Document Root – Absolute Path

Published on June 19, 2022 at 6:41 pm by LEW


When using a web hosting provider, or even setting up your own web server, you may notice that not all absolute paths are the same. This is because of the web server document root.

Relative paths are great, and short. But there are always some use cases where you need the absolute path. When dealing with web hosting services, there can appear to be multiple absolute paths. In reality there is only one, and it is the web server itself that can create the appearance of multiple absolute paths.

Absolute Path vs Relative Path

I have discussed the difference between reactive and absolute paths before. But there is nothing wrong with covering the subject again.

Everything in Linux is treated as a file, and is located somewhere on the Linux directory tree. Information on the Linux File System Hierarchy can be found here. And while this is useful at a higher level, when you get into specific directories, you will find Linux distributions (Distros) all like do things a little differently from each other.

Navigating the file tree can be done either with a full path that goes all the way to the root of the tree or by using relative paths which map directly from one directory straight to another using “..” and “.” to move up and down the tree structure.

As an example, I want to copy a picture file from its storage folder to a working project folder located within a home directory. I am in the working directory, located at /home/user/project/wallpaper. The first example uses absolute paths. The second example uses a relative path

cp /home/user/pictures/2016_03_23/hotsprings.jpg \

cp ../../pictures/2016_03_23/hotsprings.jpg candiate03.jpg

Using relative paths is a bit shorter on the typing. Each instance of “..” moves you up one directory. And since we are already in the working directory, there is no need for its path.

Absolute Paths Always Start at Root

The top of the Linux file tree is represented by the forward slash “/”. All absolute paths must start there. Where you can go will depend on file permissions. On a web host site, permissions will most likely limit you to your user home folder (if they are security conscious). So technically all your usable absolute paths would start with “/home/username”.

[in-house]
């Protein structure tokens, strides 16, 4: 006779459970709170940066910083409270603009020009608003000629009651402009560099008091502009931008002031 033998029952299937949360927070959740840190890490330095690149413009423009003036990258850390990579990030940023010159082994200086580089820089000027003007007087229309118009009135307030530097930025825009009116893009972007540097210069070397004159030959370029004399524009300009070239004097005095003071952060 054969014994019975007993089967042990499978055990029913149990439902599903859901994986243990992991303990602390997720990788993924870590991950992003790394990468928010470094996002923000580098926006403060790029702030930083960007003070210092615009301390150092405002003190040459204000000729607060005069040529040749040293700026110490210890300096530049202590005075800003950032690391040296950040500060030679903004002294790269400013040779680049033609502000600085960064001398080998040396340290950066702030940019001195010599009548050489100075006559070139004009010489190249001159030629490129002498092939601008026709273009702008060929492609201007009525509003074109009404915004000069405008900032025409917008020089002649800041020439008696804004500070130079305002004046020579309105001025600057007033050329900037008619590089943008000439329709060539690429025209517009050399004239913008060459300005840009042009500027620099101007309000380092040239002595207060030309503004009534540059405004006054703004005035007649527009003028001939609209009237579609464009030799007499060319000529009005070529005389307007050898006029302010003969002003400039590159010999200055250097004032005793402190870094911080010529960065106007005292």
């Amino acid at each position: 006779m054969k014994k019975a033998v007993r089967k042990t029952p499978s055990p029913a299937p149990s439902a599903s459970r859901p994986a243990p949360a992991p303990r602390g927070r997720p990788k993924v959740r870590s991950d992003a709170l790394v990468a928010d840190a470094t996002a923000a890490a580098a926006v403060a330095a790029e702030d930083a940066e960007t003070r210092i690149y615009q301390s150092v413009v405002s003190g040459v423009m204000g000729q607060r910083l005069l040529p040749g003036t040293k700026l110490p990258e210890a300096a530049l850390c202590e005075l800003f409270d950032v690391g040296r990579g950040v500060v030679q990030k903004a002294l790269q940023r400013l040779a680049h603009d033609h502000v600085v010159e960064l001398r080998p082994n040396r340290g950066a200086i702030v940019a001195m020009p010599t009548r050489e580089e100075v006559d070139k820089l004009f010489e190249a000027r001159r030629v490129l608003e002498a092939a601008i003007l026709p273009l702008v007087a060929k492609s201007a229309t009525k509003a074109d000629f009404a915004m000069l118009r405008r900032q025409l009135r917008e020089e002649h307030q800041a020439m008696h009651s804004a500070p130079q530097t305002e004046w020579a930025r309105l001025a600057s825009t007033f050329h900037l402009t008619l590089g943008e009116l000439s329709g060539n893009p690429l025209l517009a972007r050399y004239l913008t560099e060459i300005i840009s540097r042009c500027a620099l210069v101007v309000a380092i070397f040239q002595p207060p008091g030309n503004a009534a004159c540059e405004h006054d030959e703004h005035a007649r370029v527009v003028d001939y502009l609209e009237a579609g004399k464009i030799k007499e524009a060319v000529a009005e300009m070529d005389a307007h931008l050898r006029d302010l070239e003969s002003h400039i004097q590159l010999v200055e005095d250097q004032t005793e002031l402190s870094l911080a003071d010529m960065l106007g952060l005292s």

Depending on how the hosting company has set up share hosting, there should be additional folders. Specifically domains and public_html. The domains directory is really only relevant if your provider lets you host multiple domains. So the absolute path to your web site (assuming no sub folders) may be something like this.


Web Server Document Root

When referencing files form inside your html, you will need to use the document root. This is something that is defined in the web server configuration file for your website. It is most likely the same as the above example. However if you are running multiple web sites on the same share, it could include additional directory depth. A few examples should illustrate this point.

You are running a single web site at the root level, your document root would be as follows.


If you are running both a wiki and a cloud server as separate instances, in different folders, you might have two document roots, one for each hosting instance.



When to Use What

When you are working with HTML and CSS, you will want to use then document root defined by the web server configuration files.

For anything else, you will need to use the absolute path.


In this post we covered absolute paths, relative paths, and web server document root. If you are getting into website coding of any sort, you will need to know and understand the differences.


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